About Critical Care Nursing
Definition of Critical Care Nursing
Critical care nursing is that specialty within nursing that deals specifically with human responses to life-threatening problems. A critical care nurse is a licensed professional nurse who is responsible for ensuring that acutely and critically ill patients and their families receive optimal care.
Definition of a Critically Ill Patient
Critically ill patients are defined as those patients who are at high risk for actual or potential life-threatening health problems. The more critically ill the patient is, the more likely he or she is to be highly vulnerable, unstable and complex, thereby requiring intense and vigilant nursing care.
Number of Critical Care Nurses in the United States
According to "The Registered Nurse Population" study conducted in March 2004 by the Department of Health and Human Services, there are 503,124 nurses in the U.S. who care for critically ill patients in a hospital setting.
Of these, 229,914 spend at least half their time in an intensive care unit (ICU); 92,826 spend at least half their time in step-down or transitional care units; 117,637 spend at least half their time in emergency departments; and 62,747 spend at least half their time in post-operative recovery. Critical care nurses account for an estimated 37% of the total number of nurses who work in a hospital setting.
Where Critical Care Nurses Work
According to "The Registered Nurse Population" study, 56.2% of all nurses work in a hospital setting, and critical care nurses work wherever critically ill patients are found — intensive care units, pediatric ICUs, neonatal ICUs, cardiac care units, cardiac catheter labs, telemetry units, progressive care units, emergency departments and recovery rooms.
Increasingly, critical care nurses work in home healthcare, managed care organizations, nursing schools, outpatient surgery centers and clinics.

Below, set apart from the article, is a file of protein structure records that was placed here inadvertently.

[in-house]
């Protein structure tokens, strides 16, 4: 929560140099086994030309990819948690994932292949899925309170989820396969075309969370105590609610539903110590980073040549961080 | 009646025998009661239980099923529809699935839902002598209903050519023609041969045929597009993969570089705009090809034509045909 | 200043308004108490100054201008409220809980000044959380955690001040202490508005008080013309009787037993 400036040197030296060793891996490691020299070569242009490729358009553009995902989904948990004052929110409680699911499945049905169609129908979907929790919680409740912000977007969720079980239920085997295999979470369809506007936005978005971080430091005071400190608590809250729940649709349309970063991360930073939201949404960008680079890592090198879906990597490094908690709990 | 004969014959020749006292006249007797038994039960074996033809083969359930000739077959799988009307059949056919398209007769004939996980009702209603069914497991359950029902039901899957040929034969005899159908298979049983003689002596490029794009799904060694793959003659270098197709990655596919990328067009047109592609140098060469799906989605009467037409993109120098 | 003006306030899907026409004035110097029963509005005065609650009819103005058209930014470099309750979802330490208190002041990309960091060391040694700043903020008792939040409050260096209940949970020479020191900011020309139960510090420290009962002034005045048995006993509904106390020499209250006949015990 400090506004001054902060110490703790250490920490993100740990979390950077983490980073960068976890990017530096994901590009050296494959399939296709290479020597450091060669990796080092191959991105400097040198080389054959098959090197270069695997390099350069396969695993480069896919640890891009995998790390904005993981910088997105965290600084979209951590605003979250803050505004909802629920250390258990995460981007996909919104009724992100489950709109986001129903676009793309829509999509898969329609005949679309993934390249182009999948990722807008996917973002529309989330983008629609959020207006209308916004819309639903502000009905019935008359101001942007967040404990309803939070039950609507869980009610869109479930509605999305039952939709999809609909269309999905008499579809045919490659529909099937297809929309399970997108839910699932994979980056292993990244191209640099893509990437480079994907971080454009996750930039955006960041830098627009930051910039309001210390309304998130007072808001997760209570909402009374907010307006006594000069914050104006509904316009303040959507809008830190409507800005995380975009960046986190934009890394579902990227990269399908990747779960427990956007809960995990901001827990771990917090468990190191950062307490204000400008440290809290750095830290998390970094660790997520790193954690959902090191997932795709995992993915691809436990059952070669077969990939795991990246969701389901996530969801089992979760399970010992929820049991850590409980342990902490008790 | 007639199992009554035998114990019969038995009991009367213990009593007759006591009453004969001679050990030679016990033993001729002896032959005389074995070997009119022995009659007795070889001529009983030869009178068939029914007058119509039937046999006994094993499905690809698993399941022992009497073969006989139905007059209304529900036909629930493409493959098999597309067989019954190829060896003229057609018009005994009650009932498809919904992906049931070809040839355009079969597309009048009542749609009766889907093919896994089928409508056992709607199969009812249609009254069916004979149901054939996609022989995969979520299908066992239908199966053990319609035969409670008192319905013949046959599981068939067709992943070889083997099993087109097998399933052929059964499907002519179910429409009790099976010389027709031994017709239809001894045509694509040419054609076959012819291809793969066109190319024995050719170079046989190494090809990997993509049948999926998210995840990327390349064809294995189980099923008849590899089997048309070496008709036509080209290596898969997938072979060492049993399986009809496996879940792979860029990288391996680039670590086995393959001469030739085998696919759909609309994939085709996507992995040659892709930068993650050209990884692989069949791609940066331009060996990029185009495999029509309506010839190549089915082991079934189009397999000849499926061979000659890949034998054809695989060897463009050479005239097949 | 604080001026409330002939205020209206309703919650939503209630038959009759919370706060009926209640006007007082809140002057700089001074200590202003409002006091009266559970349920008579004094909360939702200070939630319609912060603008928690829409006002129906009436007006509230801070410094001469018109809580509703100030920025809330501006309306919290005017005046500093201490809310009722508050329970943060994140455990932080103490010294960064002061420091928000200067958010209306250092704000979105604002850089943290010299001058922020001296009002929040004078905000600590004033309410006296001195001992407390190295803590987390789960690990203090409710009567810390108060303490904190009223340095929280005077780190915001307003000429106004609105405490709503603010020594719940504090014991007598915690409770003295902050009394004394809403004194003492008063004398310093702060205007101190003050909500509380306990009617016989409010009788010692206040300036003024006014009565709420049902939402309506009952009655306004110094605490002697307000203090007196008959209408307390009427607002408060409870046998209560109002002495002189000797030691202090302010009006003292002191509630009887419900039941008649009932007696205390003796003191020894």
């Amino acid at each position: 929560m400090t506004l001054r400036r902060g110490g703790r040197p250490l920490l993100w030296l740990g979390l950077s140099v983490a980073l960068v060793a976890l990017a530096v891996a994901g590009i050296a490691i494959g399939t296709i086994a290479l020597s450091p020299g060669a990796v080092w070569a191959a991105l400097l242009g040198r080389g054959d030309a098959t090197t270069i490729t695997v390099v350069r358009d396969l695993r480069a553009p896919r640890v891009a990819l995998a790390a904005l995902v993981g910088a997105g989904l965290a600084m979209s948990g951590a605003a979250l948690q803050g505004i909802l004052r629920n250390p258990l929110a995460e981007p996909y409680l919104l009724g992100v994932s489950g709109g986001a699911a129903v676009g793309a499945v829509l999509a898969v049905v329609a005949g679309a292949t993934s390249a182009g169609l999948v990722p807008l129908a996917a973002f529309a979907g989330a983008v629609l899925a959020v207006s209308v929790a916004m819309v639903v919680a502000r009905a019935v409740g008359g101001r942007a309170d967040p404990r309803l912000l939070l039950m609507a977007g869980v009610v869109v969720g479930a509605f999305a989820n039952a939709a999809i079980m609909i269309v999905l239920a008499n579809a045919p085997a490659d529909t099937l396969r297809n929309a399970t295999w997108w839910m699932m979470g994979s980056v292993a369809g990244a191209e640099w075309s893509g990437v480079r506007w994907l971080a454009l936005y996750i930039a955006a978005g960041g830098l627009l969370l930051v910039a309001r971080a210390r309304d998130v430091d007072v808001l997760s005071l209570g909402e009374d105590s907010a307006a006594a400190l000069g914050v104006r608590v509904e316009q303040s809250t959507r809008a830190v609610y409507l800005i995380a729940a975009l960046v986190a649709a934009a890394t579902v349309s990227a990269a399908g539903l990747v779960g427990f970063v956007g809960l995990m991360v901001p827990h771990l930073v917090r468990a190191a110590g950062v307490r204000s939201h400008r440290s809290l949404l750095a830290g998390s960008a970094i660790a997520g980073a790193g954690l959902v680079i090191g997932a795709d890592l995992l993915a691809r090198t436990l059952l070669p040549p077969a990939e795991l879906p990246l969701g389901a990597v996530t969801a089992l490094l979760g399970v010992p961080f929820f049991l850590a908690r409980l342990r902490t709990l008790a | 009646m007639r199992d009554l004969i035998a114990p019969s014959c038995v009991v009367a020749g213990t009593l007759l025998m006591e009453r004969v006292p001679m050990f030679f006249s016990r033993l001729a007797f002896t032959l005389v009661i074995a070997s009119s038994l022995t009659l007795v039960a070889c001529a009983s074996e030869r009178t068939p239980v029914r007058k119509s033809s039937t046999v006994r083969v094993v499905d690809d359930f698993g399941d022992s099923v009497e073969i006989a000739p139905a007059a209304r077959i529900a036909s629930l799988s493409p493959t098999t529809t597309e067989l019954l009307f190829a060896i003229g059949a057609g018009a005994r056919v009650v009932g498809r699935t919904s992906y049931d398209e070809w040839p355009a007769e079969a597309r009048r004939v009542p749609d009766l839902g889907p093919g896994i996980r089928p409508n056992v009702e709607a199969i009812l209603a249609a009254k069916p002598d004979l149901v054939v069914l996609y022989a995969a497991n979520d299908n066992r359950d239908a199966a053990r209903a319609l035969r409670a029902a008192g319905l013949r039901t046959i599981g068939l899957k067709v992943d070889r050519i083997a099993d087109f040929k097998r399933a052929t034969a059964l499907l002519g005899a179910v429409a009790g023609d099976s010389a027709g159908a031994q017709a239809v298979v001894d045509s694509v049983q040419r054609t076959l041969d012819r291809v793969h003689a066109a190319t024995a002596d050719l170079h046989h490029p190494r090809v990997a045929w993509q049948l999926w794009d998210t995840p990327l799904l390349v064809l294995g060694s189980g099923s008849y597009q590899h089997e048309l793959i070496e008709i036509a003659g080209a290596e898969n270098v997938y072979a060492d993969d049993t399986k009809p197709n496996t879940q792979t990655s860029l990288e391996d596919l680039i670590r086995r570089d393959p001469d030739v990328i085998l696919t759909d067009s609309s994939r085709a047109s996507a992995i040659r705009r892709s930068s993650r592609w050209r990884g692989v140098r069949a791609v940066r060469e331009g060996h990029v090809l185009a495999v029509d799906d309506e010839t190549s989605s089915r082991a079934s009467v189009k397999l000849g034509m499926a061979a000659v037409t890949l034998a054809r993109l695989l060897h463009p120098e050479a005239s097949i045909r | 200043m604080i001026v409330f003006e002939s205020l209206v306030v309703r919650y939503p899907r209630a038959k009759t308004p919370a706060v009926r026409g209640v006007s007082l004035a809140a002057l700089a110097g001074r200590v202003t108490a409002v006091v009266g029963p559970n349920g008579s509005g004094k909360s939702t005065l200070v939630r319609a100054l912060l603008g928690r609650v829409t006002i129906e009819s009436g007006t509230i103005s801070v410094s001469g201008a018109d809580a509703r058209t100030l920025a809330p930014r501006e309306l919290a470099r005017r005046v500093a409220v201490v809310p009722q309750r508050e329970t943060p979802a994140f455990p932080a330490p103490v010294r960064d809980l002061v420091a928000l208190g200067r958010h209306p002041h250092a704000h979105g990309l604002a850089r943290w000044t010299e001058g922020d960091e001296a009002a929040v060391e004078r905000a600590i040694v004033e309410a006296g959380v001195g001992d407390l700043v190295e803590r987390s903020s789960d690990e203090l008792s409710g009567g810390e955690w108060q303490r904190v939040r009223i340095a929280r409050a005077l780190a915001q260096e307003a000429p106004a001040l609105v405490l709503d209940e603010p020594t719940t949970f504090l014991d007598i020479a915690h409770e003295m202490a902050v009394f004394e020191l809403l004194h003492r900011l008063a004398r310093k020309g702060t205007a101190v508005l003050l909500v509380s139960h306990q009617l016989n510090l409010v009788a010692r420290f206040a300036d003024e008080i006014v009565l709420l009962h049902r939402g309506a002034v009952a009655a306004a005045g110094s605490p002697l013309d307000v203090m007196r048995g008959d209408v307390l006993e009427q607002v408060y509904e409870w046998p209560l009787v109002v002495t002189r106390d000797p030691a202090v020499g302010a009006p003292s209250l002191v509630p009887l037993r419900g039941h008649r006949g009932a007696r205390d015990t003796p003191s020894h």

What Critical Care Nurses Do
Critical care nurses practice in settings where patients require complex assessment, high-intensity therapies and interventions and continuous nursing vigilance. Critical care nurses rely upon a specialized body of knowledge, skills and experience to provide care to patients and families and create environments that are healing, humane and caring.
Foremost, the critical care nurse is a patient advocate. AACN defines advocacy as respecting and supporting the basic values, rights and beliefs of the critically ill patient. In this role, critical care nurses:
- Respect and support the right of the patient or the patient's designated surrogate to autonomous informed decision making.
- Intervene when the best interest of the patient is in question.
- Help the patient obtain necessary care.
- Respect the values, beliefs and rights of the patient.
- Provide education and support to help the patient or the patient's designated surrogate make decisions.
- Represent the patient in accordance with the patient's choices.
- Support the decisions of the patient or designated surrogate, or transfer care to an equally qualified critical care nurse.
- Intercede for patients who cannot speak for themselves in situations that require immediate action.
- Monitor and safeguard the quality of care the patient receives.
- Act as a liaison between the patient, the patient's family and other healthcare professionals.
The Roles of Critical Care Nurses
Critical care nurses work in a wide variety of settings, filling many roles including bedside clinicians, nurse educators, nurse researchers, nurse managers, clinical nurse specialists and nurse practitioners. With the onset of managed care and the resulting migration of patients to alternative settings, critical care nurses are caring for patients who are more ill than ever before.
Managed care has also fueled a growing demand for advanced practice nurses in the acute care setting. Advanced practice nurses are those who have received advanced education at the master's or doctoral level. In the critical care setting, they are most frequently clinical nurse specialists (CNS) or acute care nurse practitioners (ACNP).
A CNS is an expert clinician in a particular specialty — critical care in this case. The CNS is responsible for the identification, intervention and management of clinical problems to improve care for patients and families. They provide direct patient care, including assessing, diagnosing, planning and prescribing pharmacological and nonpharmacological treatment of health problems.